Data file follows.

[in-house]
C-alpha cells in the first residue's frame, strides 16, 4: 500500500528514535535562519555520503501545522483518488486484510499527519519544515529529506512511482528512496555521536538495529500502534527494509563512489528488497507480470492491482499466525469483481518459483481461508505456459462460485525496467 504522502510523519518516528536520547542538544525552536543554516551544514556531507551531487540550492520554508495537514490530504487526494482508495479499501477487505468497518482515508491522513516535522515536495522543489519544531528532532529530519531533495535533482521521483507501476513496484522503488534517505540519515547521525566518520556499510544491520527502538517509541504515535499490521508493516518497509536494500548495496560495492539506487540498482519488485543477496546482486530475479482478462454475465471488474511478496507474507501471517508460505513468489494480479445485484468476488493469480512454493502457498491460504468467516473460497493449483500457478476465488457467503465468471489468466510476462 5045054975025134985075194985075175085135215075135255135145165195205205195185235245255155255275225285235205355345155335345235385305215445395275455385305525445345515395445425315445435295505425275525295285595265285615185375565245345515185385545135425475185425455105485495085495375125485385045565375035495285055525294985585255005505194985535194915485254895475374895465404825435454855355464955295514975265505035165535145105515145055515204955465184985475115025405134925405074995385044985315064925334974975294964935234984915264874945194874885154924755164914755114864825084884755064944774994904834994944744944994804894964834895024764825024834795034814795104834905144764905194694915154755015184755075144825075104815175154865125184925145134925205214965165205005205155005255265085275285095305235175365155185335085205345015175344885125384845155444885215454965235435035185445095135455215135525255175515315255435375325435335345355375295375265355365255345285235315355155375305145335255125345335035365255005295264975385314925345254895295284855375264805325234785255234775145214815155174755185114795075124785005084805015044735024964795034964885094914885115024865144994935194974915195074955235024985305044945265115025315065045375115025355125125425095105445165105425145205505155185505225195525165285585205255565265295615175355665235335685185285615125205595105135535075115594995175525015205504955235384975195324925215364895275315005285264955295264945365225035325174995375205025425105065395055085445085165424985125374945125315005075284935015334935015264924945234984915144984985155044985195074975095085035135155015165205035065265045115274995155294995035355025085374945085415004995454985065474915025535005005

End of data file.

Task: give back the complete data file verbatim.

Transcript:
[in-house]
C-alpha cells in the first residue's frame, strides 16, 4: 500500500528514535535562519555520503501545522483518488486484510499527519519544515529529506512511482528512496555521536538495529500502534527494509563512489528488497507480470492491482499466525469483481518459483481461508505456459462460485525496467 504522502510523519518516528536520547542538544525552536543554516551544514556531507551531487540550492520554508495537514490530504487526494482508495479499501477487505468497518482515508491522513516535522515536495522543489519544531528532532529530519531533495535533482521521483507501476513496484522503488534517505540519515547521525566518520556499510544491520527502538517509541504515535499490521508493516518497509536494500548495496560495492539506487540498482519488485543477496546482486530475479482478462454475465471488474511478496507474507501471517508460505513468489494480479445485484468476488493469480512454493502457498491460504468467516473460497493449483500457478476465488457467503465468471489468466510476462 5045054975025134985075194985075175085135215075135255135145165195205205195185235245255155255275225285235205355345155335345235385305215445395275455385305525445345515395445425315445435295505425275525295285595265285615185375565245345515185385545135425475185425455105485495085495375125485385045565375035495285055525294985585255005505194985535194915485254895475374895465404825435454855355464955295514975265505035165535145105515145055515204955465184985475115025405134925405074995385044985315064925334974975294964935234984915264874945194874885154924755164914755114864825084884755064944774994904834994944744944994804894964834895024764825024834795034814795104834905144764905194694915154755015184755075144825075104815175154865125184925145134925205214965165205005205155005255265085275285095305235175365155185335085205345015175344885125384845155444885215454965235435035185445095135455215135525255175515315255435375325435335345355375295375265355365255345285235315355155375305145335255125345335035365255005295264975385314925345254895295284855375264805325234785255234775145214815155174755185114795075124785005084805015044735024964795034964885094914885115024865144994935194974915195074955235024985305044945265115025315065045375115025355125125425095105445165105425145205505155185505225195525165285585205255565265295615175355665235335685185285615125205595105135535075115594995175525015205504955235384975195324925215364895275315005285264955295264945365225035325174995375205025425105065395055085445085165424985125374945125315005075284935015334935015264924945234984915144984985155044985195074975095085035135155015165205035065265045115274995155294995035355025085374945085415004995454985065474915025535005005